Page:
The last year or so has provided witness to disappointing behaviour by student unions and university administrations across our free and democratic nation. They have chosen to deny freedom of expression rights to their pro-life students.
A few weeks ago, at McGill University, the Student Society of McGill University passed a motion to censure a pro-life presentation organized by the Choose Life student club. The motion also demanded that McGill’s administration cancel the event. Thankfully, the Deputy Provost refused to do so, stating that the group had a right to discuss the issue freely.
As the presentation began, a few dozen students interrupted the speech by loudly chanting childhood favourites like "the Hokey Pokey." They then took over the stage, blocked the screen and snatched the speaker’s notes prior to campus security arriving on the scene. Two students were arrested, though the heckling was permitted to continue until the end of the presentation.
This isn’t entirely dissimilar to what happened at St. Mary’s University last fall, when pro-life advocates were shouted down during an event. Or, what has taken place on several other university campuses across the country.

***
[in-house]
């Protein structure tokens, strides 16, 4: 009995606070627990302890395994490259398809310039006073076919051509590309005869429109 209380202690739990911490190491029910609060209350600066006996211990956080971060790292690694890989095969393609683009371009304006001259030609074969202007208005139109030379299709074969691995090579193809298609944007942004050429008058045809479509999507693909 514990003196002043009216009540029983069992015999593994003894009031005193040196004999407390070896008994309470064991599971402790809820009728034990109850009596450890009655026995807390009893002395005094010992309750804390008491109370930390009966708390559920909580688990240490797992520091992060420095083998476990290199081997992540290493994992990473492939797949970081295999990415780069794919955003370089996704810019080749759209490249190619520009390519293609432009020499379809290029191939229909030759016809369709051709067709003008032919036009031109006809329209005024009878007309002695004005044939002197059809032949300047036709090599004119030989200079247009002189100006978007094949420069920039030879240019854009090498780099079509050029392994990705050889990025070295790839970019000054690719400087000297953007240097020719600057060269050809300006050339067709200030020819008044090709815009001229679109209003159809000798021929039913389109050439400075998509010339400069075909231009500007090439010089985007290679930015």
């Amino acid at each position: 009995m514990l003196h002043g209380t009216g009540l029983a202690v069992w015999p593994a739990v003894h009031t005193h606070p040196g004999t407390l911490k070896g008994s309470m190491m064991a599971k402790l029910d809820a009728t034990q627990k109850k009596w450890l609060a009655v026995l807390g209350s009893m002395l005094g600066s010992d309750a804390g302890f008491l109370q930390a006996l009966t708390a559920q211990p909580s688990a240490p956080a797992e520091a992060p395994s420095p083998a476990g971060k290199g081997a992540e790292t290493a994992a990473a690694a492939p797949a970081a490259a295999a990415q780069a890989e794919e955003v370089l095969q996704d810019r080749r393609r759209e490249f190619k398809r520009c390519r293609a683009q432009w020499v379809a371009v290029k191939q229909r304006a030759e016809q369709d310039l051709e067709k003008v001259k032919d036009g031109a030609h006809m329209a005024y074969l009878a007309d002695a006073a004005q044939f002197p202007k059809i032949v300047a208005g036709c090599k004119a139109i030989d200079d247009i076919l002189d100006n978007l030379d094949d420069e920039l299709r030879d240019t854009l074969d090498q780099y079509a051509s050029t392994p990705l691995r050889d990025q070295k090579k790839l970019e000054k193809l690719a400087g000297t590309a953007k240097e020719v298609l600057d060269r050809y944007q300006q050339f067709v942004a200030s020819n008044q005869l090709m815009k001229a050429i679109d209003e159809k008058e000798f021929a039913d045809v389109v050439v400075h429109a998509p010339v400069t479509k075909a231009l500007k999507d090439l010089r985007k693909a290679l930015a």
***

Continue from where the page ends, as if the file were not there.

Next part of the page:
Now, to the good news.
Last week, the pro-life student club at the University of Victoria, Youth Protecting Youth, held a well received, and well attended, abortion debate with approval of both student union and university administration. So many students attended, far more than the 200-seat capacity, that the speakers offered a second session to those who were forced to leave the initial presentation due the fire code restrictions.
Stephanie Gray from the Canadian Centre for Bioethical Reform debated Professor Dr. Eike-Henner Kluge, a uVic philosophy professor and bioethicist. The debate, which addressed the issue of personhood, was reported as being respectful and civil, with Dr. Kluge stating that he found it “deplorable” that his colleagues had refused to participate. A video of the incredibly successful event can be watched here.
Free expression on a university campus. Academic discussion of a controversial issue. This shouldn't really be blogworthy behaviour in a free and democratic Canada, should it?